At the end of the day, once he gets home from daycare and has completed all of his tasks, he gets to choose 1 item from the chest. At first, this will be a struggle for the parents. There are so many goodies that your little one may want more than one thing. We are very strict on the one item rule. It took about 2 or 3 times for Jack to understand that he does not get to indulge, but has to work hard to receive his next treasure. The treasures do not have to cost a fortune. We pick up the little surprise packs from the grocery store for about $0.75 and then add some Spiderman suckers to the mix. This has really helped Jack to learn concepts such as, being rewarded for hard work and that over-indulgence and over-rewarding is not encouraged or realistic in a work setting.
Asking for Help
Yes, it is hard to consider help from a 2 year old, but showing your child that helping others is self rewarding helps to encourage that behavior as they grow older. I feel like many people today expect a return for lending a helping hand. I have experienced this in the past when asking an employee to do something out of their daily scope during their work shift, such as, putting together an idea for an event or helping with marketing signage, and the employee asks how much extra they will be paid for this. The way I see it is you are on the clock and being paid, asking for extra help during a work shift should not warrant a “well what am I going to get for it” kind of attitude. My team is so wonderful now that they always offer to lend a helping hand outside of work shifts and whenever they can. I am truly blessed and lucky. This kind of behavior makes me want to reward them in any way that I can and in bigger ways as the company grows. I want Jack’s boss one day to feel this way about him.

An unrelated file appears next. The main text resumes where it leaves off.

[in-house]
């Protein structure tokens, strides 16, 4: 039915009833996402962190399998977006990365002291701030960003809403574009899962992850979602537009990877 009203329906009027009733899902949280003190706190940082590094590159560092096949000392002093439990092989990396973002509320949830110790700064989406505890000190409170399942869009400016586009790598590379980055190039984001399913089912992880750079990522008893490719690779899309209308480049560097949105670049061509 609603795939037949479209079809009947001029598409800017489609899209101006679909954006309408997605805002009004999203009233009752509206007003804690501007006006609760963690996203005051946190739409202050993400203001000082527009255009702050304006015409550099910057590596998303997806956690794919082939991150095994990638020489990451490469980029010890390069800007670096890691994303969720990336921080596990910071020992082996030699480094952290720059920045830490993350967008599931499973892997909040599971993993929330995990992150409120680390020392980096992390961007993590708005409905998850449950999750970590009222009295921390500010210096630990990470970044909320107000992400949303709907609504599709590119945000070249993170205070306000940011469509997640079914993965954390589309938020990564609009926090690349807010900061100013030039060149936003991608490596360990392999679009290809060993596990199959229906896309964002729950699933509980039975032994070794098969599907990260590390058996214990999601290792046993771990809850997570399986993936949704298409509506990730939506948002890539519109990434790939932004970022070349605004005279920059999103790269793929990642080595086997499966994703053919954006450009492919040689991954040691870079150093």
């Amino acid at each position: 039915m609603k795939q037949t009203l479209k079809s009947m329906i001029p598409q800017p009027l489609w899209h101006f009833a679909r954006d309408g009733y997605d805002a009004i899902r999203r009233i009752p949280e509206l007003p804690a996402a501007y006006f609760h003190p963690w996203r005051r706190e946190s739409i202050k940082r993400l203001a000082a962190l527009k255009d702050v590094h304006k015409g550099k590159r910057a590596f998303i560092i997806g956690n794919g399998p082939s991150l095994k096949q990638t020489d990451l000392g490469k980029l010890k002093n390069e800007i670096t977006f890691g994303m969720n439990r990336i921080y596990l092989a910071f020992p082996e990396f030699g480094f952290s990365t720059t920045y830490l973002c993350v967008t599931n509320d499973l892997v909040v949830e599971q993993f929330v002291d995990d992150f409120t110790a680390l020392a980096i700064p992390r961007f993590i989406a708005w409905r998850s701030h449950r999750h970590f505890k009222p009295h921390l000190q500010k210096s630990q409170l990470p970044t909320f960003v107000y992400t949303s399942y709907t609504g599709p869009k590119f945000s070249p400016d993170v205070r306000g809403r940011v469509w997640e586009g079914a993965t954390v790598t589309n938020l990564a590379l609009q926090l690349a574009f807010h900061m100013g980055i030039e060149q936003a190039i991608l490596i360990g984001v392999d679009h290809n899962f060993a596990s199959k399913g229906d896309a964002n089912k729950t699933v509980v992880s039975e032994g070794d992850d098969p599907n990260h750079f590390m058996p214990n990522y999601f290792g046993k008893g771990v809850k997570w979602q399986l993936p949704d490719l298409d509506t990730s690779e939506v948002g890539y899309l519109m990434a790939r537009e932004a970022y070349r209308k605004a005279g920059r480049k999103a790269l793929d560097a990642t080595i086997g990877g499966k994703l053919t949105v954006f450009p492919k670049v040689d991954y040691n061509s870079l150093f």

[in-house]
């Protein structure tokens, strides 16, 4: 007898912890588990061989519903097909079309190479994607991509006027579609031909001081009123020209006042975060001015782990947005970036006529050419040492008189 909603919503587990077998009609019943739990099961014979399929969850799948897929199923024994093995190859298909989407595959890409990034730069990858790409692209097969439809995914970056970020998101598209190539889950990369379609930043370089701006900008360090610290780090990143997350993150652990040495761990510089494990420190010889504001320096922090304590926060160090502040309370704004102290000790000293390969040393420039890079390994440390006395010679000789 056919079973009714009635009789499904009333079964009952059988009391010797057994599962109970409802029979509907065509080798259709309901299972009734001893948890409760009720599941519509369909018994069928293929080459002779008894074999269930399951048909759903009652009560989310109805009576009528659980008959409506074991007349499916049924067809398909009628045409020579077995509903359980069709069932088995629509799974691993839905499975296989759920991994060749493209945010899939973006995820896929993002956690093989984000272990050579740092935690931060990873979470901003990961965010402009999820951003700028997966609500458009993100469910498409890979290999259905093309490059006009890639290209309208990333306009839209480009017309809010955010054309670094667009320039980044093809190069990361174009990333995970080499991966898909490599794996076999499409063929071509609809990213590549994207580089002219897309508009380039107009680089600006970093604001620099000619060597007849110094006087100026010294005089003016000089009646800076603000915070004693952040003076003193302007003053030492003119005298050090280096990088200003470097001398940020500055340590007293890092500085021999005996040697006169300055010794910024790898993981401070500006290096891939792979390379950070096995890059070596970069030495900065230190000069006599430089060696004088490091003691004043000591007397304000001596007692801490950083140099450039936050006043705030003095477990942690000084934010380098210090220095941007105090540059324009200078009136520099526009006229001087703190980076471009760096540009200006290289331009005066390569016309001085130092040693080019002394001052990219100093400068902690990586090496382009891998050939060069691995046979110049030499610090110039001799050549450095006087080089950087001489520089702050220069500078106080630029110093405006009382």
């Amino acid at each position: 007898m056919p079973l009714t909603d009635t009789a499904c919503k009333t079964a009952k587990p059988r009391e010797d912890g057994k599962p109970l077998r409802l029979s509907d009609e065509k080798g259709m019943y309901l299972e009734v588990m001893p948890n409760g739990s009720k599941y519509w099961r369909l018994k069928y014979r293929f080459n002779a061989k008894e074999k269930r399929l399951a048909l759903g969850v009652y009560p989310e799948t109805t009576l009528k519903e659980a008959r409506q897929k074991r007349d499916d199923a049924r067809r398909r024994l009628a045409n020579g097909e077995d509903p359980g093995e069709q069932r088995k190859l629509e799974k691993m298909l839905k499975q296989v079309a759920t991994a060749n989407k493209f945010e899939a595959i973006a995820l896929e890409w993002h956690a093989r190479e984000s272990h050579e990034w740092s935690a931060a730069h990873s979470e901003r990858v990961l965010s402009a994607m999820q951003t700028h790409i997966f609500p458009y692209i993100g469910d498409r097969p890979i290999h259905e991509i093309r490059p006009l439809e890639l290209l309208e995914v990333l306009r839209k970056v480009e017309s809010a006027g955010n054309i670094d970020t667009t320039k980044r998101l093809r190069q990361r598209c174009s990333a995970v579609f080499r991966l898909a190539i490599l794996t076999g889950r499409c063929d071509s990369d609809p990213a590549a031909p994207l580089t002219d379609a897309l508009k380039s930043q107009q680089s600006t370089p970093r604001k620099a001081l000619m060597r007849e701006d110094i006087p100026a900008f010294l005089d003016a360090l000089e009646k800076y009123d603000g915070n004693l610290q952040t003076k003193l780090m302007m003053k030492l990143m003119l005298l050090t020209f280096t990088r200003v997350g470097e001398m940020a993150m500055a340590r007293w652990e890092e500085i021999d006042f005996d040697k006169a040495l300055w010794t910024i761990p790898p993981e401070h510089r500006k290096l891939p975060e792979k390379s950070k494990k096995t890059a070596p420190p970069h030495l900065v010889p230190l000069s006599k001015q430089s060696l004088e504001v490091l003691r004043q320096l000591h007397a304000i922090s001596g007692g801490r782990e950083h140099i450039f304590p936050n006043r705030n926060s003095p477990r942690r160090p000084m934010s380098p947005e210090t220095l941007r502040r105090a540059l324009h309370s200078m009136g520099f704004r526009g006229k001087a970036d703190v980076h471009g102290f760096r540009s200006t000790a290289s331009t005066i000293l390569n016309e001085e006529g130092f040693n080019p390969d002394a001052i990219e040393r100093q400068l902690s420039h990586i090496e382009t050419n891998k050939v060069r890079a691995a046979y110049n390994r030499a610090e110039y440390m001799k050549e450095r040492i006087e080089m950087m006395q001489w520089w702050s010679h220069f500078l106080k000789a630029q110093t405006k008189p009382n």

I believe that asking, not telling, Jack for help on things such as, carrying a grocery inside or throwing something away for me, and then showing him gratitude and telling him that he really really helped me, gives him a sense of satisfaction for lending a hand. I never ask him to do something for me and then tell him that if he does, I will get him a toy. This encourages a “what’s in it for me” attitude. With the treasure chest activity, he has a choice to do a job (which consists of several tasks). If he does, he gets rewarded, if he chooses not to do his job, then the treasure chest goes away for a few days. He will usually ask where it is and that is when I explain to him that the pirate must complete a job to get the magic pirate treasure.